I went to use the restroom onboard and was extremely disappointed when I saw a squat toilet. I checked the other toilet to see if there was a sit-down toilet in there. Nope, another squat toilet. If you’ve never seen a squat toilet, it is a hole in the ground with a metal plate around it, like a pan. I am tall and cannot squat that low, so I did my best to aim correctly. The train was bumpy and swayed side-to-side, adding to the difficulty. I was grateful that I always carried a small pouch of tissues in my purse and hand sanitizer. I decided I would limit how much I drank in an attempt to avoid having to use the squat toilet again.
For lunch, the crew came around and served small plastic containers with fish that were like sardines. It was dry and hard to eat. I didn’t want to be rude, so I ate as much as I could. Luckily the rice wasn’t bad. I’m not used to eating fish like that, and it made my stomach turn. I ate my protein bar to help fill me up.
Mosquitos flew around the train from time to time. I never heard any announcement for a cafe car and all of the locals had their own food, so I didn’t try to find one. They all seemed to have this ten and a half-hour train ride down. The old woman next to me tied a plastic bag to the bar near her and used it as a trash bag. She had lots of snacks and food in plastic containers.
We didn’t talk because she didn’t speak English, but I dropped my snack at one point, and she picked it up. I thought she seemed nice. That is until she asked me to move seats. Several hours had gone by, and there was now an empty seat across the aisle. I knew someone would eventually get on, but the woman was pointing forcefully, so I moved over.
Sure enough, someone got on the train an hour later and asked for their seat, so I moved back to my seat. The woman got off the train at around 4:30 pm, and a chubby guy sat down instead, making me feel squished. I spent most of the time on the train listening to my music and writing on my iPad mini to catch up on my blog.
We arrived in Bangkok two and a half hours late, getting in close to 10:00 pm. I normally like trains, but this train was not enjoyable. I did get to see the countryside, but it was a very long day on a bumpy, mosquito-filled train with not much to eat. I decided trains were not a good option in Thailand.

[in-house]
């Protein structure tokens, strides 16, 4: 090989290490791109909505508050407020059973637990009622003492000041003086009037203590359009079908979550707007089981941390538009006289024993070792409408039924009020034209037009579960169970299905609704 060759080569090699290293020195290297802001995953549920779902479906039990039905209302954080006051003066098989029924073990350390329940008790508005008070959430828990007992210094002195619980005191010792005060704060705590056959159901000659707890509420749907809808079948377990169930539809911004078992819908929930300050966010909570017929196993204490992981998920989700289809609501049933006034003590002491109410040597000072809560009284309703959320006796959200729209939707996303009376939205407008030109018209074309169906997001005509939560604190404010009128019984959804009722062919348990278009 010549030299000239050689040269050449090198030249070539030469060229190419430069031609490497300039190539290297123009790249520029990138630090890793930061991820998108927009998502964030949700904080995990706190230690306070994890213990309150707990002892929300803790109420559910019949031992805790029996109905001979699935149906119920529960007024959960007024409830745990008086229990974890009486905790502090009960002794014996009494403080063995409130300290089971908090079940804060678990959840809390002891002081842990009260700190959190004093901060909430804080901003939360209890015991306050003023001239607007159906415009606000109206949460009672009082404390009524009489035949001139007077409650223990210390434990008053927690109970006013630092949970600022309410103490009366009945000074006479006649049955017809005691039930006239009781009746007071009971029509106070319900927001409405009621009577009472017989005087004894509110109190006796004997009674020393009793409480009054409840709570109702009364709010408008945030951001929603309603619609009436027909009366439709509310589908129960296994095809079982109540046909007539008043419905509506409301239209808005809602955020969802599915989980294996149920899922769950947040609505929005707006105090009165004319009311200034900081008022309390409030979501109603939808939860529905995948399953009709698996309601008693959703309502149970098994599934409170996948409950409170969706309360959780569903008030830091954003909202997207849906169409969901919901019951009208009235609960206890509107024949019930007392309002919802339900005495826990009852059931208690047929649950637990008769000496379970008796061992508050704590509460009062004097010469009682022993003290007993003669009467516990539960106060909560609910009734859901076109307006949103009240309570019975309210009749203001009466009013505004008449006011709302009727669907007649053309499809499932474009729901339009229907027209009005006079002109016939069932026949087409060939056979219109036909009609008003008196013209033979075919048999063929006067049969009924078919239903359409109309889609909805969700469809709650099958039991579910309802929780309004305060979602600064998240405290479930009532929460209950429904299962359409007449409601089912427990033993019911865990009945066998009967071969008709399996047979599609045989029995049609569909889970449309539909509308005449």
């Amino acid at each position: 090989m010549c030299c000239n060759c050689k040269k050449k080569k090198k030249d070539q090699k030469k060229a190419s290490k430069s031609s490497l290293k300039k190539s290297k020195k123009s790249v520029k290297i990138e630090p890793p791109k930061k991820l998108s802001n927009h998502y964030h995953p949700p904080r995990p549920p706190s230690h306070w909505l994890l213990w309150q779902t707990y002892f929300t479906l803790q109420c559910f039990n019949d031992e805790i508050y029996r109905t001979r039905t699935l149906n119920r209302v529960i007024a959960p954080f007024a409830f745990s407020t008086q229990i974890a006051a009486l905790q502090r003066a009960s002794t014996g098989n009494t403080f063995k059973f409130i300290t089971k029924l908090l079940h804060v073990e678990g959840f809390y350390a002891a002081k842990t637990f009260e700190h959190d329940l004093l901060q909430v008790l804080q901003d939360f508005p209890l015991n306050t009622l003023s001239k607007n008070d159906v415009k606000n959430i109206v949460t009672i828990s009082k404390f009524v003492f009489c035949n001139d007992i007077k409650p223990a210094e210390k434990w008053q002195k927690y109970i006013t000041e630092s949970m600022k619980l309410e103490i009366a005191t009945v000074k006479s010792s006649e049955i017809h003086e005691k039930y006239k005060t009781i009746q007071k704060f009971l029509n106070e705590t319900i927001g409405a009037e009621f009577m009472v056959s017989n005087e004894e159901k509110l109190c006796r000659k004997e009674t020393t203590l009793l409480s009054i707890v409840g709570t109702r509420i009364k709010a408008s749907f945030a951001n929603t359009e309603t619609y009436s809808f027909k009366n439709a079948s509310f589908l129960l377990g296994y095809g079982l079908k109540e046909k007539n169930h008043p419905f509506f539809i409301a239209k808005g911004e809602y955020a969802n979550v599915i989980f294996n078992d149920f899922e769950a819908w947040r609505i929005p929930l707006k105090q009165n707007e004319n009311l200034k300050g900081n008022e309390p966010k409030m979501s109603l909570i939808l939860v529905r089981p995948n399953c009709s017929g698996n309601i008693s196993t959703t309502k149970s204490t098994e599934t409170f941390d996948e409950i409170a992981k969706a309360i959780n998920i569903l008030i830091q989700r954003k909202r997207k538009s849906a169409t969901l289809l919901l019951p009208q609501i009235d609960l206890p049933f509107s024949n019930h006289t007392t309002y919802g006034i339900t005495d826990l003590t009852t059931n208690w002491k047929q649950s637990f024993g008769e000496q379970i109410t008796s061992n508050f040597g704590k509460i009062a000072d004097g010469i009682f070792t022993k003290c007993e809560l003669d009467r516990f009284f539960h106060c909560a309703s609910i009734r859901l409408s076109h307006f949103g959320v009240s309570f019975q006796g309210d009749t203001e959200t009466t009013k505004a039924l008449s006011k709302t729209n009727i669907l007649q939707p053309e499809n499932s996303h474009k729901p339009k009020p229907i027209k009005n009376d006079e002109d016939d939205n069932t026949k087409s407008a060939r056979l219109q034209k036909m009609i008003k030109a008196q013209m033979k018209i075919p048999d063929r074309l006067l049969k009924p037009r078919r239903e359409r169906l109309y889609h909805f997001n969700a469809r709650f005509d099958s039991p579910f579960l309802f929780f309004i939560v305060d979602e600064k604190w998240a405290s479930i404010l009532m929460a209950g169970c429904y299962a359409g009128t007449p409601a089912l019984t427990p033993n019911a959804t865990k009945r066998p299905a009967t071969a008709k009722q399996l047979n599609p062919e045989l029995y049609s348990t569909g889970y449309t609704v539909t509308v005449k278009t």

As I was waiting to get off the train, I stood in the aisle with my suitcase. A man near me asked, “Where are you from?” I replied, “The U.S.” His face lit up, “Oh! USA, baby!!” I laughed. He continued in his limited English, “Trump! I like him. USA number one. That’s how it should be. My sister is married to an American.” I just smiled and nodded and then got off the train.
I ordered a Grab to my Airbnb. As we drove on the highway, I could see all of the high-rise buildings, which was very different than Chaing Mai. I was sitting in the back seat and looking out the front window watching a guy on a motorbike drive in front of us. All of a sudden, there were emergency lights redirecting traffic. My Grab driver and I watched in horror as the man in front of us zigzagged, swerved, and eventually hit the car coming onto the highway.
We both gasped and were concerned for the driver. There were already emergency personnel there, and thankfully he wasn’t going too fast, so we continued on.
I arrived at my Airbnb, which was a four-story narrow house connected to many other houses. I followed the instructions and got the key from the lockbox. The first level looked like a business with glass windows, workout equipment, and random stuff sitting around. I took off my shoes and carried my bags up three flights of stairs. My room was labeled, and it appeared several rooms were rented out.
The room was large, with a private bathroom and a small balcony. I was happy to have a small kitchenette, even though it was on the balcony. It had air conditioning, a TV with Netflix, and it was a comfortable space. The bed was hard, as was pretty much every bed in Thailand. I was exhausted from the day and went to bed right away. I knew Bangkok was a large city, so I was interested to see how it differed from Chaing Mai.